11. Hi all Yes you’ve probably seen it before and I’m the lucky one who got this concertina. (I’ve only been into concertinas for about 2 years so I’m not an expert and correct me if I’m wrong). In terms of condition, excellent: Tuned to A=440Hz (some notes are a little out on the push or pull). Not sure if the reeds are steel or brass, but it sounds fairly loud compared to a brass reeded like the tutor models, so Im thinking they’re steel. Is it really a Crabb? Well it has a Crabb stamp on the pad board and what seems to be an odd handwritten number “685” in the bellows frame.This makes me think that it is indeed orginial. Again I’m m not an expert on concertinas so I could be wrong, but I can certainly assure you that this isn’t a “jerk” at all... Here is the picture of the stamp.
  12. Hi, a friend of mine is looking for an english aeola (Wheatstone or Crabb) within the $1000-2000 range. Please message if you have one for sale.
  13. Here is another english concertina for sale. Made by Lachenal, this concertina is perfect for a beginner intermediate or even advanced. Got to say if feels well comfortable holding this instrument. The concertina is in good condition: 4 new bellows with a nice compression and no air leaks, all buttons work, and no important damages that affect the playability. 3 notes are out of tune but other than that its in playable condition. The serial number is 55870. The price for this one is £400 - email me at rogercr27@gmail.com if interested. Delivery available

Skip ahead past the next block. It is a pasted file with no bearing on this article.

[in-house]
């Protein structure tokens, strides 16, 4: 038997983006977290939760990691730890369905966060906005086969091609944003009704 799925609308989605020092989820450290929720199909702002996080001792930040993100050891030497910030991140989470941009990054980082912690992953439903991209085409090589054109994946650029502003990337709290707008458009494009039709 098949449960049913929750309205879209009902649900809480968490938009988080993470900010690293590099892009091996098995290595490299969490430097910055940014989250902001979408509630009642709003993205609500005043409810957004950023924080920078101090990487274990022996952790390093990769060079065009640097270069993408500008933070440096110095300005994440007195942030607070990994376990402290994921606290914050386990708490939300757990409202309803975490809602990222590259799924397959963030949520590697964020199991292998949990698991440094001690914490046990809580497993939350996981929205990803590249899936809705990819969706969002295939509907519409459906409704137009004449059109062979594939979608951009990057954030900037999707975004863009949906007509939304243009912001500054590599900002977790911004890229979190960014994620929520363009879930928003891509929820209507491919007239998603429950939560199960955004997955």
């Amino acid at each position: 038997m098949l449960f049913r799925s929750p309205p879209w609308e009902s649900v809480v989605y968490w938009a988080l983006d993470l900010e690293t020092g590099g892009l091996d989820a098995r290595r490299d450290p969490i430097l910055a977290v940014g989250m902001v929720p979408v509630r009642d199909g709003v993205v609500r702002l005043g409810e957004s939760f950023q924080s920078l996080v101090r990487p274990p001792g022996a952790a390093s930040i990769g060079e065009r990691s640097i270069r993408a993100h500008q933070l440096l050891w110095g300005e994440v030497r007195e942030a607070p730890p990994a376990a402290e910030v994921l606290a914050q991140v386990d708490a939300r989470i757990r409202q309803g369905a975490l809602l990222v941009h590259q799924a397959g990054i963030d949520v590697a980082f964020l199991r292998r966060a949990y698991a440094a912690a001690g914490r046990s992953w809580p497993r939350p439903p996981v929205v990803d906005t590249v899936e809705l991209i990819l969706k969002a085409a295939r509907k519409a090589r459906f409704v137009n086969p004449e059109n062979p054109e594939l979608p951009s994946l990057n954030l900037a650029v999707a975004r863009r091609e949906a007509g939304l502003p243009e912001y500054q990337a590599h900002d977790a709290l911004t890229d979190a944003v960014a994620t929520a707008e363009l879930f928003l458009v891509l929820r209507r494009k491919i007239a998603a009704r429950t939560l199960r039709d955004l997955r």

14. Yes, in the bolivian folk you usually play 2 notes at same time, so obviously they only need 2 fingers. I used to play with 2 as well but now I’m getting used to play 3 since that is the correct way of fingering. Roger
  15. Not all of them; in this documentary they talk a little bit about the concertina in bolivia, and you can see this concertina with 48 buttons in the minute 11:33 https://youtu.be/8oLpwcG_C4Q
  16. I don’t really think they have a different tunning conventions to be honest. They have been able to adapt the instrument to their folk music style, and the reason why the use english concertinas and not anglos or any other button concertinas is simply because of the chromatic scale that the EC has, so its easier. I’ve never heard the sound of the Inuit concertina either. I have some good videos on my phone as well but I can’t upload them because the max total size is only 3.91MB
  17. That’s right usually they play with two fingers. I know the correct way of playing is with 3, but they play with 2 because that’s just how the bolivian folk music is played, in duet, regardless of the instrument. I just posted some YouTube links of bolivian players if you want to take a look. Im thinking about writing an article about the English Concertina in Bolivia since it looks that this topic is quite interesting.
  18. I’m sure none of us have this concertina. It’s not english, nor Italian, nor chinese, it’s the first bolivian concertina. The “Moconcertina” made by the bolivian luthier Moises Perez - the man of this video https://youtu.be/pM9zjVq_ztU Similar to an Aeola, take a look at the pictures:
  19. A different culture with different music style, but with the same love to this beautiful instrument. Here are some youtube videos of bolivian players playing the english concertina: